Bart van Oort
Amercian Classical Orchestra
Jun 05, 2014
AMERICAN CLASSICAL ORCHESTRA
Thursday, June 5, 2014 - Concert: 8:00PM Alice Tully Hall
Thomas Crawford, Conductor
Prague, Golden City of Music
7:00PM Pre-Concert Lecture by Thomas Crawford
Symphony No. 38, ‘Prague’ – Wolfgang Amadeus Mozart
Symphony in D - Josef Myslivecek
Piano Concerto No. 1, Opus 15 - Ludwig van Beethoven - Bart van Oort, piano
Sounds of Moldavia Waltz - Johann Strauss, Sr.
The American Classical Orchestra’s season finale on June 5th, 2014 is a concert of music written in or for Prague at the end of the 18th century. Prague is an ancient and fabled city that has attracted Europe’s greatest musicians for centuries. The city remained enamored of Mozart even in his later years. The young Beethoven chose The Golden City to premiere his first piano concerto with himself as soloist. Dvorak and Smetana hailed from Prague, and it remains today a cultural capital for painters, poets, philosophers and architects.
Long before Mozart’s popular successes in Prague, Leopold and Wolfgang Amadeus had befriended and admired Prague’s finest composer Josef Myslivecek. A favorite Czech musician, he wrote excellent compositions in all idioms, opera, chamber music, and symphony. The ACO will perform a high-spirited Symphony in D, scored for oboes, horns and strings. It was premiered in Prague around 1770.
The great Prague Symphony, written in 1786, is considered by musicians, scholars, and audiences alike to be among Mozart’s most important masterpieces. Perhaps it was Mozart’s happiness and confidence with the people of Prague, or perhaps it was just his maturing artistry, but the Prague Symphony breaks new ground when compared with his prior work. The work starts and ends with a significantly higher level of virtuosity. Mozart’s father cautioned him against writing music that would be too difficult for an orchestra, but the self-assured composer broke with tradition and surely put the Prague musicians on the edge of their seats. The writing for wind instruments is more advanced, the rhythms more complex, the harmonies more varied than ever. The opening flourishes burst out with unprecedented command.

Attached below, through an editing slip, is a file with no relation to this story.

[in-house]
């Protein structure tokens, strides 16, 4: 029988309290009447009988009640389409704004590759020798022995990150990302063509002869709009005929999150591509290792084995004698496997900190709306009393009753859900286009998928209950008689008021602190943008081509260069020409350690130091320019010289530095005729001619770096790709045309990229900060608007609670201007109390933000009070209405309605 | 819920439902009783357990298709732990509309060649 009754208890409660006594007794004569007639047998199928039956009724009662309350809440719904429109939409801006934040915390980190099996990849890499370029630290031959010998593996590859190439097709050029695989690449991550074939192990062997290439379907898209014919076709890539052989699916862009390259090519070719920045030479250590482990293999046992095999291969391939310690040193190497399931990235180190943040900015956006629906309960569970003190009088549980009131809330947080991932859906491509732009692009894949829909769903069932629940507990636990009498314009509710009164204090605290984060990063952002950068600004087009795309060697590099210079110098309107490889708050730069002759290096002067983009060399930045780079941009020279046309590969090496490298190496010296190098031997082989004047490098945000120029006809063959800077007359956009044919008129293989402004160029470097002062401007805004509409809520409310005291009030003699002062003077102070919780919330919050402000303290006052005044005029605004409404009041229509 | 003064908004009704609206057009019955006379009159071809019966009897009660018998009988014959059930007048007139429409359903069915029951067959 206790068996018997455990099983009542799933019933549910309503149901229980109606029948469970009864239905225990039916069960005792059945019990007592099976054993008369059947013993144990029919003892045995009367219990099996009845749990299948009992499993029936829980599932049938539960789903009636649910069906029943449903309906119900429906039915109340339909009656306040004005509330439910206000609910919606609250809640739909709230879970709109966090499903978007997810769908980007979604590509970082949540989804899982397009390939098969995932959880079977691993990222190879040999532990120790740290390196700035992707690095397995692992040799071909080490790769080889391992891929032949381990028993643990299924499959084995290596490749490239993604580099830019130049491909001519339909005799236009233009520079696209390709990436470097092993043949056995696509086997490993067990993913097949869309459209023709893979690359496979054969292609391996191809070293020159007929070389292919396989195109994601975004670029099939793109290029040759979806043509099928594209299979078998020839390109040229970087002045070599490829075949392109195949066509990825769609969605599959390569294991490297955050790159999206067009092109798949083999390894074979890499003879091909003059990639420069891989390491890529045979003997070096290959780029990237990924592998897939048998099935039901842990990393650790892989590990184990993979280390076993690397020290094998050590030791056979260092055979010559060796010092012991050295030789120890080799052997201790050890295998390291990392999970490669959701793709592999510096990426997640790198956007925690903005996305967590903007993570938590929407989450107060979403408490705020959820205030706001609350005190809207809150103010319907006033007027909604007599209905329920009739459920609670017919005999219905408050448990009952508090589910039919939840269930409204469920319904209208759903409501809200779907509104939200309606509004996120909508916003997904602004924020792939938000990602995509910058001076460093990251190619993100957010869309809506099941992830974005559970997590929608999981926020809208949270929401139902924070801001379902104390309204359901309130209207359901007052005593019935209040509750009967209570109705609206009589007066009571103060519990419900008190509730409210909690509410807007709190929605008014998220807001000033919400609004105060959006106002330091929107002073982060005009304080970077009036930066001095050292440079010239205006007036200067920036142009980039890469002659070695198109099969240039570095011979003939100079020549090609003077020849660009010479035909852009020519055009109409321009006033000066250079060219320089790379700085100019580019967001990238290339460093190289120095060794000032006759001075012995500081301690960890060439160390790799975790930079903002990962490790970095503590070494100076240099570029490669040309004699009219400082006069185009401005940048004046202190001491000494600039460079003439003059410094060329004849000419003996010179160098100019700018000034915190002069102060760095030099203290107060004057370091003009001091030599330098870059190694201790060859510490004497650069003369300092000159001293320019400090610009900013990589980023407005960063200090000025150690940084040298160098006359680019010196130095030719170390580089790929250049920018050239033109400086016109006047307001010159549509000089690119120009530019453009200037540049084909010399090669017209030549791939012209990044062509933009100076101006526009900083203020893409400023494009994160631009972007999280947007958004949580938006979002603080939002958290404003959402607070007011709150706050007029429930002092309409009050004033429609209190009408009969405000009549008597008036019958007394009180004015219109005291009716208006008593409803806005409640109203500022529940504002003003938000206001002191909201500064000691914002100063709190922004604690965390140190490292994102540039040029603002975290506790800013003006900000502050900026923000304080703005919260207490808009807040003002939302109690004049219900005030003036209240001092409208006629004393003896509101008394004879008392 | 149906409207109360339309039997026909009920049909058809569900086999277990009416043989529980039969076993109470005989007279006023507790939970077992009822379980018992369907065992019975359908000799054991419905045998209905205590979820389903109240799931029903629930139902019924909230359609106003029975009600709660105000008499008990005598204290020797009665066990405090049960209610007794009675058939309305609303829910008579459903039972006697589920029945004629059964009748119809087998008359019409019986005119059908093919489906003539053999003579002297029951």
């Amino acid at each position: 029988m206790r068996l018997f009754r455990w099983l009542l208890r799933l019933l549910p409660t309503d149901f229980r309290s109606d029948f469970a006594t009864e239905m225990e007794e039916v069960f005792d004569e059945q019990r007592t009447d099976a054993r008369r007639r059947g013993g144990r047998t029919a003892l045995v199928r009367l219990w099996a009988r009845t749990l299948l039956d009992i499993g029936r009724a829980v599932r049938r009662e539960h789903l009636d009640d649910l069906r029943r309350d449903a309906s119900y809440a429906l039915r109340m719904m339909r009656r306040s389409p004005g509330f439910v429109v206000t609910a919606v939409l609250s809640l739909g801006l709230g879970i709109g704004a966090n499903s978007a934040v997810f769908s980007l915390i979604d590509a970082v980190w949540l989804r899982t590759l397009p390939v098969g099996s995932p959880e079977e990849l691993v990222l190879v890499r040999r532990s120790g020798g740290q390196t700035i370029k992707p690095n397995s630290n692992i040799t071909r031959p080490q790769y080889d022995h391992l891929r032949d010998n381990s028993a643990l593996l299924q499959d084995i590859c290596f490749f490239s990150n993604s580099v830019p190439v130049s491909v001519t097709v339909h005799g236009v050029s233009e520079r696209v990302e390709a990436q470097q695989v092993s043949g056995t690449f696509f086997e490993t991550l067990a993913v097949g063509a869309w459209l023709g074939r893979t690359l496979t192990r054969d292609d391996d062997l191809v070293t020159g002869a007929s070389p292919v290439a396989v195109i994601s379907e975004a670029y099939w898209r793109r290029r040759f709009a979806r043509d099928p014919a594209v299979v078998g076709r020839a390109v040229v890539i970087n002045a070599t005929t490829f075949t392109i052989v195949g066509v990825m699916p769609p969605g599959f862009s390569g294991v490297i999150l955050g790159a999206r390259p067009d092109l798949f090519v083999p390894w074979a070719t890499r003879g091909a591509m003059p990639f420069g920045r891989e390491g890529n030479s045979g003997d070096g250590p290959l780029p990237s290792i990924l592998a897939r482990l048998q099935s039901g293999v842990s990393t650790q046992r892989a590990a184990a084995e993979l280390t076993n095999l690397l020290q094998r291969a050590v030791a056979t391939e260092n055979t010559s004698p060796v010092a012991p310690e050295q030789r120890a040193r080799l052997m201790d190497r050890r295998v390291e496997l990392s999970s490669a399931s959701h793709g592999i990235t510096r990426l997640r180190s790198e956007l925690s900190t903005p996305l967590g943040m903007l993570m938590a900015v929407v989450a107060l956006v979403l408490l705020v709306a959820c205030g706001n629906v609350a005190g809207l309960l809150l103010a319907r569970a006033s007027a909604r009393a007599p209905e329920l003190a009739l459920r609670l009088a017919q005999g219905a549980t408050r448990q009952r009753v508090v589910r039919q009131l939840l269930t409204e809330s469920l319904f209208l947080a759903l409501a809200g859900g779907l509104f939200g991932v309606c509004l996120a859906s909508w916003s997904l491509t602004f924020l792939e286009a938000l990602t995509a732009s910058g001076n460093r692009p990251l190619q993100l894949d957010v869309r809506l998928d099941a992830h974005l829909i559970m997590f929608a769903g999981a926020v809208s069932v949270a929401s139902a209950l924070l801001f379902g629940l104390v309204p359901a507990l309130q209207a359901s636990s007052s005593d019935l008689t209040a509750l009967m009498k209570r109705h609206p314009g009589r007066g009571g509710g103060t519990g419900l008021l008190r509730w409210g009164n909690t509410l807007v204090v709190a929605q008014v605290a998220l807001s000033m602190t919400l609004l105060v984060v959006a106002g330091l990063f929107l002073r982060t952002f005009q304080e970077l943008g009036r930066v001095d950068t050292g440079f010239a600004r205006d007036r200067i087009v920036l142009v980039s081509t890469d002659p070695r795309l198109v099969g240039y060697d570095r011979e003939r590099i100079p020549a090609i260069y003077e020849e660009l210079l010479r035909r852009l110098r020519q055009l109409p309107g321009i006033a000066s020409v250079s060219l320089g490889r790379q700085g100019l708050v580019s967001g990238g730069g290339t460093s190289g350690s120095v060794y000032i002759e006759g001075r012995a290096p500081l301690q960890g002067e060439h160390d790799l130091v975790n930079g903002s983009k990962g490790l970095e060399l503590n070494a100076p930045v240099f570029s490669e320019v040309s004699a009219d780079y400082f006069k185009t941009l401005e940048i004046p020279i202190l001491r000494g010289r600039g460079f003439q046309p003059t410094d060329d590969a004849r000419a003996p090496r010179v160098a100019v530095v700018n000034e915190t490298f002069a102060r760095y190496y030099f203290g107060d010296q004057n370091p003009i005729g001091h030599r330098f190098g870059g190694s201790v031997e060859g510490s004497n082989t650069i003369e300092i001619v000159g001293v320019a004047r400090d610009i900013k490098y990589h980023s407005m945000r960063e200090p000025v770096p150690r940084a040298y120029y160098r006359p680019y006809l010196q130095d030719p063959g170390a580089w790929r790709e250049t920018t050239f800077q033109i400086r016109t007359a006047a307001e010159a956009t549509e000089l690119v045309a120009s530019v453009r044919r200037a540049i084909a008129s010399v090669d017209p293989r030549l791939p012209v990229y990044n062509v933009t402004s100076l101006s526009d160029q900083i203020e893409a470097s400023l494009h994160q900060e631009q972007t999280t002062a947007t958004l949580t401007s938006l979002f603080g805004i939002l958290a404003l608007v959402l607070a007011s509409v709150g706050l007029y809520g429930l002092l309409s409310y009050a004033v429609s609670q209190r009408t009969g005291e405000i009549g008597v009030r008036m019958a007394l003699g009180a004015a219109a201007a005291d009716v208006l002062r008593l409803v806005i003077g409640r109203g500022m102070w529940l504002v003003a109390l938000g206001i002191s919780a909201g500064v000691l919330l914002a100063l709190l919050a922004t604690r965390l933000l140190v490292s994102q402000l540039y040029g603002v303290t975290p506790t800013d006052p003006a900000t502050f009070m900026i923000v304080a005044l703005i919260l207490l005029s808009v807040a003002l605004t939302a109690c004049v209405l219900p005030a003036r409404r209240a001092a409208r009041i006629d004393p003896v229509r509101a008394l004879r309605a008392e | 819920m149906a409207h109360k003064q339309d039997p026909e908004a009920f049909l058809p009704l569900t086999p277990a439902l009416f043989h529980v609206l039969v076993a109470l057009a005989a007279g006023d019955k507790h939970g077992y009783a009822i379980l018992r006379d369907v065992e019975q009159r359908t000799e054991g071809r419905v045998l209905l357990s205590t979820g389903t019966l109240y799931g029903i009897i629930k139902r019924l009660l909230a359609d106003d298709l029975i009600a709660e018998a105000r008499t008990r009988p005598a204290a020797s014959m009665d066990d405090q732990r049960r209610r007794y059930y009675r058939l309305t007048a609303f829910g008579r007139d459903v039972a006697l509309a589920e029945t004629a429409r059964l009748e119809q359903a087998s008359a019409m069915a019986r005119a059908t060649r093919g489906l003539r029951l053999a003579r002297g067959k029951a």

Beethoven was in his late twenties when he composed his first of five ingenious piano concertos. Yet, already by the time he premiered Concerto No. 1 in Prague in 1800, he was experiencing hearing loss. He developed an early reputation as a piano virtuoso and composer, and his contributions to the piano concerto genre would be seminal. The debut of his first major concerted work was a great success. This was due to his emergence as a revolutionary thinker, a bold new voice in the already popular piano concerto genre. No one in Prague, nor anywhere else, had heard such a use of the piano, such radical key changes, such extraordinary dynamic contrasts, as Beethoven employed in his very first concerto.
Dutch pianist Bart Van Oort makes his ACO debut with this concert. A leading authority in performance practice on early pianos, he is a professor at the Royal Academy in The Hague. Mr. Van Oort will perform on a replica of a 1791 Anton Walter fortepiano as played by Beethoven.